© UNHCR/Achilleas Zavallis. 2015. Mytilene, Grecia
Produced in association with Le Monde diplomatique (Spanish edition) and Fundación Mondiplo, this exhibition is a survey of some of the most dramatic transformations that certain borders have undergone deep within our continents, driven by dynamics of past centuries which are still present today and auger equally mutable futures.
Maps are never definitive. The boundaries of countries change as a consequence of historical events predetermined by the human race. Rarely has a territory vanished in the wake of a natural disaster. In most cases, the shifting outlines of the states that make up our so-called international community are drawn and redrawn by conflicts, wars, treaties and agreements, not always with the consent or direct involvement of affected citizens.
After centuries dominated by vast empires, colonising adventures, local or world wars, new borders and the emancipation and birth of new states, globalisation—a phenomenon closely linked to the digital revolution—finally seems to have blurred the more or less historical contours and turned the world into a planetary village characterised by the immediacy of commercial and financial flows. This new world, open to the free circulation of goods and services, information, sport and the arts, has dynamited—in theory at least—all national boundaries, whether set in stone or hastily pencilled in. Mobility, fluidity and adaptability are united under the banner of "without borders". Pure wishful thinking.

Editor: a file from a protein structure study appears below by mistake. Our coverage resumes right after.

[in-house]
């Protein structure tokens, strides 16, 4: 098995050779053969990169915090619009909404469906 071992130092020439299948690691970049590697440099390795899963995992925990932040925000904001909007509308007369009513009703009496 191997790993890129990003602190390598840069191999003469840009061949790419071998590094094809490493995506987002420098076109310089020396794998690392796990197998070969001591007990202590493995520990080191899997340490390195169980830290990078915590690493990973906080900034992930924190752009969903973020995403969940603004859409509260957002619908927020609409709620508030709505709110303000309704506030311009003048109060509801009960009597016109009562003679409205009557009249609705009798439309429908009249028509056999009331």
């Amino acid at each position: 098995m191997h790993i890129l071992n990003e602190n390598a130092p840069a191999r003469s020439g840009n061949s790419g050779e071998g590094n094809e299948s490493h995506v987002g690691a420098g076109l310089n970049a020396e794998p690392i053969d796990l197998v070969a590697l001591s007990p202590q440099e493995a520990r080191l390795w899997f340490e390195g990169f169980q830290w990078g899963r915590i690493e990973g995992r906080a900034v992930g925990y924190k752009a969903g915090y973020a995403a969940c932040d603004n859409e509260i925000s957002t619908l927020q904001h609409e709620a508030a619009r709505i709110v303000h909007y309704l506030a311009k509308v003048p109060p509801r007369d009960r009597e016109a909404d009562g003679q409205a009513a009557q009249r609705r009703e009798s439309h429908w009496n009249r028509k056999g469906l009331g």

The maps of the 18th and 19th centuries were altered during the 20th century, and in the 21st century they continue to change. Our societies, so interconnected in many ways, nevertheless show signs of physical, cultural and symbolic fragmentation. Borders, with their constant modifications, still define the physical boundaries of nation-states, old and new alike, and now they are being reinforced and have become the focal points of numerous territorial conflicts. Selective barriers against migration flows, they also represent the glaring exception to the supposedly free circulation of goods and capital enshrined by globalisation and the digital revolution.
Today's maps, whether accepted or contested, were drawn by timelines, processes, treaties and interests of all kinds, yet these very factors help us to understand and gauge the consistency of boundaries in the most sensitive areas of our modifiable geographies.
The texts and maps included in this exhibition are based on the content of the BORDER CONFLICTS Atlas published by Le Monde diplomatique (Spanish edition).